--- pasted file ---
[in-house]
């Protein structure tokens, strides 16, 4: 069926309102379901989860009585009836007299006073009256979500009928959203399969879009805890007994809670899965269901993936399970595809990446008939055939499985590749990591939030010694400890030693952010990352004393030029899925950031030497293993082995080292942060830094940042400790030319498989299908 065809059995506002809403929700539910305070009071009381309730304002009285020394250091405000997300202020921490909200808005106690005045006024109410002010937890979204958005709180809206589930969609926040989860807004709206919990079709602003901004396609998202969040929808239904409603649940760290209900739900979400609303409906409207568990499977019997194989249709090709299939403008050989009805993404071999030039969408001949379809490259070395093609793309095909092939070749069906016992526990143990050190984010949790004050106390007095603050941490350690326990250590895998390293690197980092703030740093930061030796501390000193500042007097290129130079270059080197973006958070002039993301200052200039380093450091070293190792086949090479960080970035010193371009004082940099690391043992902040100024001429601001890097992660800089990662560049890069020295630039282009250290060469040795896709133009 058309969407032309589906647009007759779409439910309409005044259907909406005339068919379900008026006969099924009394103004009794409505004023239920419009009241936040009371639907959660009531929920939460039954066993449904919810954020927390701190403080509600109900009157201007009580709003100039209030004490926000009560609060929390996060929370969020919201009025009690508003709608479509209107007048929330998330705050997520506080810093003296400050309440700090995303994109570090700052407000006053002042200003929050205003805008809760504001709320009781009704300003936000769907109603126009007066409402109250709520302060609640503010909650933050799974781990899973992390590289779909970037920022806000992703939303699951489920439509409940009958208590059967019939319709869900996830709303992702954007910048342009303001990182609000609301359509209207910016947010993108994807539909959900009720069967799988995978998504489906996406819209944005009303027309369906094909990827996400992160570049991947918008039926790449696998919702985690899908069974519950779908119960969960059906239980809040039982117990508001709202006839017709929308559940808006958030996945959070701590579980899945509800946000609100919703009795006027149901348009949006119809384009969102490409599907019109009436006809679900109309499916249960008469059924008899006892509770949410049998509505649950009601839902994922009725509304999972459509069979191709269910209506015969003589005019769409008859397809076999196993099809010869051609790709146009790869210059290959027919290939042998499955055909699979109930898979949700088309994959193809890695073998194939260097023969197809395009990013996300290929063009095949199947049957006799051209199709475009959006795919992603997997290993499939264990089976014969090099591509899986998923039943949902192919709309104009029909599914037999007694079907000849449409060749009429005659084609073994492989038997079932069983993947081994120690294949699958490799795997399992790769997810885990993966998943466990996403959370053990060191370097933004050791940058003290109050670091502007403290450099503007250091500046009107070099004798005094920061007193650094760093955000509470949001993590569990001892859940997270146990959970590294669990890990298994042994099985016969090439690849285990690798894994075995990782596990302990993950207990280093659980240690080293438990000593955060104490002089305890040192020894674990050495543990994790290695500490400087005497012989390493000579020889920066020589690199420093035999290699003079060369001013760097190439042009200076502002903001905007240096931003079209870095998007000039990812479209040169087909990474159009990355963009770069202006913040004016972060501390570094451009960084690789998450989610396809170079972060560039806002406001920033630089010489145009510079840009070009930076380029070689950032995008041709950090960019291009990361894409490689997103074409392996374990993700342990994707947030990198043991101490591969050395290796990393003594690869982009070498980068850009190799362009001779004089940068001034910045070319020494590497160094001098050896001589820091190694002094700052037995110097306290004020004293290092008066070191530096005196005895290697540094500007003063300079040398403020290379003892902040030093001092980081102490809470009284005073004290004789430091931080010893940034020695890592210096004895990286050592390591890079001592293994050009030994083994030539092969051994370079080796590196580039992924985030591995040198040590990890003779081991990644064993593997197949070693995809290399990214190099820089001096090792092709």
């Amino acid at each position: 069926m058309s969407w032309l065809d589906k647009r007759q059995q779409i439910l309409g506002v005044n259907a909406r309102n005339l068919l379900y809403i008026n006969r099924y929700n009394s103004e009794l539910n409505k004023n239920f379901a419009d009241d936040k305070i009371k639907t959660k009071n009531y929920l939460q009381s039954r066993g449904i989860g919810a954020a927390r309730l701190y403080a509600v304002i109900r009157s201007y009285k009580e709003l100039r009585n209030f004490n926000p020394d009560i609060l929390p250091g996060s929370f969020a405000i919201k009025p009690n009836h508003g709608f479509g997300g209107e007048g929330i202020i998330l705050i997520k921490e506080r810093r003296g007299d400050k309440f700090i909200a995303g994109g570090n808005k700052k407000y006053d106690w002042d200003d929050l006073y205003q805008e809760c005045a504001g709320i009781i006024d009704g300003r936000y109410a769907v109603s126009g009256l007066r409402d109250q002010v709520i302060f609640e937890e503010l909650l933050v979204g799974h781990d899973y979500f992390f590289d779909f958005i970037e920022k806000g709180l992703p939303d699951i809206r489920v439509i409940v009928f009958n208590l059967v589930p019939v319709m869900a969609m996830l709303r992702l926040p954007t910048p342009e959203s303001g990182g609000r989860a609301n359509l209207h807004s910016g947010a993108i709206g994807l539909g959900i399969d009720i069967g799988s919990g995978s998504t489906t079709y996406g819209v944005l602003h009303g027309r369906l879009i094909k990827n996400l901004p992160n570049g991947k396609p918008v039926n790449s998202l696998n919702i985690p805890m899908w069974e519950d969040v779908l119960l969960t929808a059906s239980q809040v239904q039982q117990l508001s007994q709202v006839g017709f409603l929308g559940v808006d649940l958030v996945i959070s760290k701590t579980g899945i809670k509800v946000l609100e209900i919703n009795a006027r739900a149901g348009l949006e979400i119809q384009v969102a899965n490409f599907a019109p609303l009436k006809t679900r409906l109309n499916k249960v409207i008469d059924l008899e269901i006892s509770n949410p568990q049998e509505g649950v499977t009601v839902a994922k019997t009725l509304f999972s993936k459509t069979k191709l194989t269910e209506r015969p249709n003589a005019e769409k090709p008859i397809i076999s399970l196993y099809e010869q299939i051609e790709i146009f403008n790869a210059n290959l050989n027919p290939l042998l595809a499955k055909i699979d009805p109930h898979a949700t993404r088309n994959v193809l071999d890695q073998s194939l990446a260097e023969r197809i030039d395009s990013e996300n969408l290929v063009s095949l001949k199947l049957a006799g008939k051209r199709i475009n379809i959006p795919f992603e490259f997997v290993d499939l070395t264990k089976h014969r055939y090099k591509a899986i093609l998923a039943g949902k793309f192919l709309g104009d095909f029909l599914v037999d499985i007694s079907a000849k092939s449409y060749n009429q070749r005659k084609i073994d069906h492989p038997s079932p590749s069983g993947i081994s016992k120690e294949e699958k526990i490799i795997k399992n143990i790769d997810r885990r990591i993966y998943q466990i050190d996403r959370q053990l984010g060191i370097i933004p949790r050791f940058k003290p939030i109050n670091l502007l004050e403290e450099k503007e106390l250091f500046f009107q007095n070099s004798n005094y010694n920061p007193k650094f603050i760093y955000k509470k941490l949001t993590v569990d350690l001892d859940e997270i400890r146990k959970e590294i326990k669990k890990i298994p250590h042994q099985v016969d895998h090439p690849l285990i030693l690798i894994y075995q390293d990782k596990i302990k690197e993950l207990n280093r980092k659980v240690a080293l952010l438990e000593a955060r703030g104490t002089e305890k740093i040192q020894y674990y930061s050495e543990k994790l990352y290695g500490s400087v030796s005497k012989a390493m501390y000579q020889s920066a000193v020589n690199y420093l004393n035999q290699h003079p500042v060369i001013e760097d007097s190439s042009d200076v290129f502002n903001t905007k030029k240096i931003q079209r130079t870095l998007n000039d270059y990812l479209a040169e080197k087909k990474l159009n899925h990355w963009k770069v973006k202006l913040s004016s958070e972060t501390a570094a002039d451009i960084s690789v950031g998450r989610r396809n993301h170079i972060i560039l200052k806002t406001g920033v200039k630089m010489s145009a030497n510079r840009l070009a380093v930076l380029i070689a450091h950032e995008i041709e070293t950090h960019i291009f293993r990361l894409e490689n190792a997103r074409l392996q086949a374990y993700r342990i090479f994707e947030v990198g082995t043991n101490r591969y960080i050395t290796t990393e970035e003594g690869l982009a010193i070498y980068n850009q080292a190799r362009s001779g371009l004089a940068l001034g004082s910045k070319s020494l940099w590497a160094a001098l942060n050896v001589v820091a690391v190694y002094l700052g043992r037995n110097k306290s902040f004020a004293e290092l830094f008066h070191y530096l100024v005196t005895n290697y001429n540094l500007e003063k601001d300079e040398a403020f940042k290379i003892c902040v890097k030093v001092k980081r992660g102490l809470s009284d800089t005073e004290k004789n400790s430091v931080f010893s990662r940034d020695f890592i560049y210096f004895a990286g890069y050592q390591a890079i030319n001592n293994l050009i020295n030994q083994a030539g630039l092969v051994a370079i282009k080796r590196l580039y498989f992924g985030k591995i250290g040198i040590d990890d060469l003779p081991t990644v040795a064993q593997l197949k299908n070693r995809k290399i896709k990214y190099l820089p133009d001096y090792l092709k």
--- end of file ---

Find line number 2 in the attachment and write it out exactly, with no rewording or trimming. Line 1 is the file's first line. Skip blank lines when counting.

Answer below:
């Protein structure tokens, strides 16, 4: 069926309102379901989860009585009836007299006073009256979500009928959203399969879009805890007994809670899965269901993936399970595809990446008939055939499985590749990591939030010694400890030693952010990352004393030029899925950031030497293993082995080292942060830094940042400790030319498989299908 065809059995506002809403929700539910305070009071009381309730304002009285020394250091405000997300202020921490909200808005106690005045006024109410002010937890979204958005709180809206589930969609926040989860807004709206919990079709602003901004396609998202969040929808239904409603649940760290209900739900979400609303409906409207568990499977019997194989249709090709299939403008050989009805993404071999030039969408001949379809490259070395093609793309095909092939070749069906016992526990143990050190984010949790004050106390007095603050941490350690326990250590895998390293690197980092703030740093930061030796501390000193500042007097290129130079270059080197973006958070002039993301200052200039380093450091070293190792086949090479960080970035010193371009004082940099690391043992902040100024001429601001890097992660800089990662560049890069020295630039282009250290060469040795896709133009 058309969407032309589906647009007759779409439910309409005044259907909406005339068919379900008026006969099924009394103004009794409505004023239920419009009241936040009371639907959660009531929920939460039954066993449904919810954020927390701190403080509600109900009157201007009580709003100039209030004490926000009560609060929390996060929370969020919201009025009690508003709608479509209107007048929330998330705050997520506080810093003296400050309440700090995303994109570090700052407000006053002042200003929050205003805008809760504001709320009781009704300003936000769907109603126009007066409402109250709520302060609640503010909650933050799974781990899973992390590289779909970037920022806000992703939303699951489920439509409940009958208590059967019939319709869900996830709303992702954007910048342009303001990182609000609301359509209207910016947010993108994807539909959900009720069967799988995978998504489906996406819209944005009303027309369906094909990827996400992160570049991947918008039926790449696998919702985690899908069974519950779908119960969960059906239980809040039982117990508001709202006839017709929308559940808006958030996945959070701590579980899945509800946000609100919703009795006027149901348009949006119809384009969102490409599907019109009436006809679900109309499916249960008469059924008899006892509770949410049998509505649950009601839902994922009725509304999972459509069979191709269910209506015969003589005019769409008859397809076999196993099809010869051609790709146009790869210059290959027919290939042998499955055909699979109930898979949700088309994959193809890695073998194939260097023969197809395009990013996300290929063009095949199947049957006799051209199709475009959006795919992603997997290993499939264990089976014969090099591509899986998923039943949902192919709309104009029909599914037999007694079907000849449409060749009429005659084609073994492989038997079932069983993947081994120690294949699958490799795997399992790769997810885990993966998943466990996403959370053990060191370097933004050791940058003290109050670091502007403290450099503007250091500046009107070099004798005094920061007193650094760093955000509470949001993590569990001892859940997270146990959970590294669990890990298994042994099985016969090439690849285990690798894994075995990782596990302990993950207990280093659980240690080293438990000593955060104490002089305890040192020894674990050495543990994790290695500490400087005497012989390493000579020889920066020589690199420093035999290699003079060369001013760097190439042009200076502002903001905007240096931003079209870095998007000039990812479209040169087909990474159009990355963009770069202006913040004016972060501390570094451009960084690789998450989610396809170079972060560039806002406001920033630089010489145009510079840009070009930076380029070689950032995008041709950090960019291009990361894409490689997103074409392996374990993700342990994707947030990198043991101490591969050395290796990393003594690869982009070498980068850009190799362009001779004089940068001034910045070319020494590497160094001098050896001589820091190694002094700052037995110097306290004020004293290092008066070191530096005196005895290697540094500007003063300079040398403020290379003892902040030093001092980081102490809470009284005073004290004789430091931080010893940034020695890592210096004895990286050592390591890079001592293994050009030994083994030539092969051994370079080796590196580039992924985030591995040198040590990890003779081991990644064993593997197949070693995809290399990214190099820089001096090792092709």